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One must remember that in Rhulman's blog he mentions hauling out the big green can.  So take it for what it's worth.

Yeah, this was one of the more puzzling things I've read from Ruhlman. Here's a guy whose books have literally improved my life in ways I can't count. His latest in particular...it's amazing. He's so knowledgable, such a stickler for objectivity in food. Yet he drinks nasty coffee prepared poorly. I agree that a perc is fine if you decant to a carafe. But otherwise it's awful.

I'm a total coffee/espresso maven. I buy fresh beans and use them within week. I have a high end espresso machine and a French press. I take it very, very seriously. Coffee is like Ruhlman's veal stock or Proust's madeleines to me. Michael needs to go out to Seattle and spend a day with David Schomer at Espresso Vivace. That dude is the truth.

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Yeah, this was one of the more puzzling things I've read from Ruhlman. Here's a guy whose books have literally improved my life in ways I can't count. His latest in particular...it's amazing. He's so knowledgable, such a stickler for objectivity in food. Yet he drinks nasty coffee prepared poorly. I agree that a perc is fine if you decant to a carafe. But otherwise it's awful.

I know just from the trilogy of Ruhlman books I've purchased, I've given him a nice down payment for a Technivorm (which as many of you know, brews at 200F into a thermal carafe).

Rich Westerfield

Mt. Lebanon, PA

Drinking great coffee makes you a better lover.

There is no scientific data to support this conclusion, but try to prove otherwise. Go on. Try it. Right now.

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  • 2 months later...

I love mine. It's the sense-memories, I think, of waking in childhood with that cheery little burble sending the scent of morning through the house. My parents never used anything else; in fact, our last gift to them before my Mother passed away was a new Presto, shining magically from the wrappings, its slender spout emerging ready to report for duty. And on every one of Daddy's visits, I emerged each morning to the early pot he'd plugged in and was enjoying in my easy chair, under the big lamp, riding the range with Louis L'Amour or conquering the seas with Admiral Hornblower.

And though I'm the only regular-morning drinker here, we're probably on our third or fourth pot, always shiny, always sharp-spouted in a graceful arc mirroring the stream into the cup. Of course, we ALL have to confess a cheery little daisy-strewn Farberware, in college dorms or first apartments, with its greige plastic body and spout like a baby's pouty underlip.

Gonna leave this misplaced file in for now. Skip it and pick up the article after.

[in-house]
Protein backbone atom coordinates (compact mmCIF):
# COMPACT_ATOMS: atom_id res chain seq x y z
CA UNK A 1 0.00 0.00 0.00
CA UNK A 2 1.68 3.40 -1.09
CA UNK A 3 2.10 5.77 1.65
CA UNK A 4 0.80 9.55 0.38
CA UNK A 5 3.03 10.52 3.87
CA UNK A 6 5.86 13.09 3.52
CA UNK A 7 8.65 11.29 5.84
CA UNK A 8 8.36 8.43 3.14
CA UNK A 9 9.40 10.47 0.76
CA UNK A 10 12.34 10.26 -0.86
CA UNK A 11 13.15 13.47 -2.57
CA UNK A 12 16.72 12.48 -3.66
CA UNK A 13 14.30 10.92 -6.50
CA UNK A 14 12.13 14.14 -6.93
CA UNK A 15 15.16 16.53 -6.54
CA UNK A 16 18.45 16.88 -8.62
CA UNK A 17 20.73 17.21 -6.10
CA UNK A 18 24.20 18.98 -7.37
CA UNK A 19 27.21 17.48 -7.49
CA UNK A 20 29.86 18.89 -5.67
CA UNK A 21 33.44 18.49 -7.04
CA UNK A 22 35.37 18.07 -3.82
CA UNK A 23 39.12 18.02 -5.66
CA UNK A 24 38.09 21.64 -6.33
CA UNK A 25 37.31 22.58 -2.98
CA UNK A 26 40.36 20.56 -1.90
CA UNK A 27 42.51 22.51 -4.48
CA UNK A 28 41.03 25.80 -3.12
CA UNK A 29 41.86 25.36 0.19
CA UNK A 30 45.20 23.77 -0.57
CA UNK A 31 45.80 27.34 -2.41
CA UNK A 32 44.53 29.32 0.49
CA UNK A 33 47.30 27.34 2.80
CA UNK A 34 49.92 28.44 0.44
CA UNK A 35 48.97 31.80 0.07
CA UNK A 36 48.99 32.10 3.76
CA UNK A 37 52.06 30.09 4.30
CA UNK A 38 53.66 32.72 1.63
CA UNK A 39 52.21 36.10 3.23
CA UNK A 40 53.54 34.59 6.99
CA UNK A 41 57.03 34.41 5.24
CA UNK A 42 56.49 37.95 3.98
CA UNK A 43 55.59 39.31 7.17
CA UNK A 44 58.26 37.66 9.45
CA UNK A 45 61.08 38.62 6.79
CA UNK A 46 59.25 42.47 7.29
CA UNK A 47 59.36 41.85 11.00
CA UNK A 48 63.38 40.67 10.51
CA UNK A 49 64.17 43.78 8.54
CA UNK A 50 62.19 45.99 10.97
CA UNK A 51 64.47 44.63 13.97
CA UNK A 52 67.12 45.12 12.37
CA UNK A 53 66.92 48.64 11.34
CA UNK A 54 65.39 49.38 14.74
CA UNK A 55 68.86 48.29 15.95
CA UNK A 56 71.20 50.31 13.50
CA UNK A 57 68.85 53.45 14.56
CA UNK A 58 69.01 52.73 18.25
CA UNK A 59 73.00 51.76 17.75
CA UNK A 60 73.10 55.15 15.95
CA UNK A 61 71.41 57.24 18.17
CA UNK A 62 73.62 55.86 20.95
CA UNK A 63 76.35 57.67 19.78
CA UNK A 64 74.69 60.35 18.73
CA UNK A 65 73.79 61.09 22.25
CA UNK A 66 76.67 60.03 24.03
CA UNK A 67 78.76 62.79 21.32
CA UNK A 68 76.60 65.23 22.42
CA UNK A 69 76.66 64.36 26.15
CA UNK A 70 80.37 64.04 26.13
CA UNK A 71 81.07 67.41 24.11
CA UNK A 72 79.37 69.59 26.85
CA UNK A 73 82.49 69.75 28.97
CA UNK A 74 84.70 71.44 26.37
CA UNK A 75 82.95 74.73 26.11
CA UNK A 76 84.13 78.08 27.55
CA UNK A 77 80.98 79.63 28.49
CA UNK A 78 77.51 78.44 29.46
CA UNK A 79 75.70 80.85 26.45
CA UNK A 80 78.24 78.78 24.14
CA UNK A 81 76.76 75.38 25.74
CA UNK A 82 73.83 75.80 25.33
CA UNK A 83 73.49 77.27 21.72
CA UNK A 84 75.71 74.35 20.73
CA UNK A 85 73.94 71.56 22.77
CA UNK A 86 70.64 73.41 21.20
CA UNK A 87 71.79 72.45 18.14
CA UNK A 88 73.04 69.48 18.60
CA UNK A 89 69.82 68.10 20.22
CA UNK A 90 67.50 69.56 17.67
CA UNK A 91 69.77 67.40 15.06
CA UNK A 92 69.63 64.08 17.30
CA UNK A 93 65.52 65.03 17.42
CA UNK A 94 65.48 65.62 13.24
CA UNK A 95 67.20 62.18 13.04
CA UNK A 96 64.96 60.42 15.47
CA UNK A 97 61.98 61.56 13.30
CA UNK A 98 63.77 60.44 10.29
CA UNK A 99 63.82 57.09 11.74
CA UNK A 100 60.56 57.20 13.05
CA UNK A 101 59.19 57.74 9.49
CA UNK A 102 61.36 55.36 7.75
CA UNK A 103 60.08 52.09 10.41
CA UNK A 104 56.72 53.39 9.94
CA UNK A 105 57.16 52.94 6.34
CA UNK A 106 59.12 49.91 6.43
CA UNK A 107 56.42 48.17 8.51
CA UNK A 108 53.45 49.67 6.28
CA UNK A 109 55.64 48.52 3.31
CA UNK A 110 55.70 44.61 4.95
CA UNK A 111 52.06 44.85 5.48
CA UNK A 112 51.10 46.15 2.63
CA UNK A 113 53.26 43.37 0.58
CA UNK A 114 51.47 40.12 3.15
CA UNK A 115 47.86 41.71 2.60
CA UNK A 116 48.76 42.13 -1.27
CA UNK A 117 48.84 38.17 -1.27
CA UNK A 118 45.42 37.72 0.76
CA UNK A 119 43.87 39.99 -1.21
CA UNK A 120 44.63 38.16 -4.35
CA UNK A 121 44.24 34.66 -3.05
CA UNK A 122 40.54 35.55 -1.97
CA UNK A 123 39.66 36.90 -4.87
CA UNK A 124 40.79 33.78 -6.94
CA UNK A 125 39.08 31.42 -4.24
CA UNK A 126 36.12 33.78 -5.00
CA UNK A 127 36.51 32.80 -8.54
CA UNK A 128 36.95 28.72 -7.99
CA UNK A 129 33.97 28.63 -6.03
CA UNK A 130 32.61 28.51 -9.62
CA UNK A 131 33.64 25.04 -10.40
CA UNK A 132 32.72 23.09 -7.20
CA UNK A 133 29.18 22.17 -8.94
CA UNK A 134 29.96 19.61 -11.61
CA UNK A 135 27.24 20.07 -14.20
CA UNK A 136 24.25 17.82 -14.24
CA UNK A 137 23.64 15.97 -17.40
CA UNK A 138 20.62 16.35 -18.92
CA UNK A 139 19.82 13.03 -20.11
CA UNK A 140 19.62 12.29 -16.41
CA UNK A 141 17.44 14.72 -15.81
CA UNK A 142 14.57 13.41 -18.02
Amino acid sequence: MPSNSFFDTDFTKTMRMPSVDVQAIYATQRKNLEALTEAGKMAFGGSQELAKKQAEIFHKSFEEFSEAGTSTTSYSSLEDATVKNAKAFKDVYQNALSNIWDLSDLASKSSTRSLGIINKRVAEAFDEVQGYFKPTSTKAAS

And there's a big old silver one knocking around here, in a closet or box somewhere, that was elegant enough for the Duke's breakfast---beautiful Grecian spout, tall graceful curves tapering to the little skylight at the top, and a swag of olive branches garnishing its waist.

I like to fill the pot at night, filling just to an inch under the inside spout opening, clicking the long pipe into the basket, then fitting it into the recess with one twist. A crisp, fragrant SCOOOOOP of the copper 1/3 cup into the big glass cannister, a fingertip over the pipehole to prevent errant crumbs, guard in, lid on, and ready for morning.

I sometimes find myself wishing it WERE morning, for some odd reason. Just to smell it and await that first steamy stream---the tired of night and the caffeine prevent, but sometimes I'm tempted to plug it in RIGHT THEN.

And morning is the best time---someone usually plugs it in before I wake, but I enjoy coming to the kitchen in the lone quiet, reaching for the black cord, setting it just SO into the notch, and hearing that faithful SHUUUUUSSSSHHH begin. The scent and the comforting, easy morning sound as I take down the little pink glass bowl of Sweet&Low, reach in for the little bright red milk jug, set out skyblue cup and a spoon. Easy gestures, slow morning wakenings, percolator music---what's not to love?

(I must, however, in pursuit of all honesty, confess to an absolute addiction for the truck-stop machines that dispense cappuccino, the French Vanilla kind, with a big cold dispenser of real cream, ditto French Vanilla. It's absolutely the best coffee I've ever tasted anywhere---amazing in that hustlebustle of nationwide commerce crossing through every day. It's unbelievably good, with the flavors of vanilla and whatever spice makes it French, as mere undernotes to the coffee-est of coffee).

Edited cause I can NEVER get those P's and C's right. I oughta just drink latte.

Edited by racheld (log)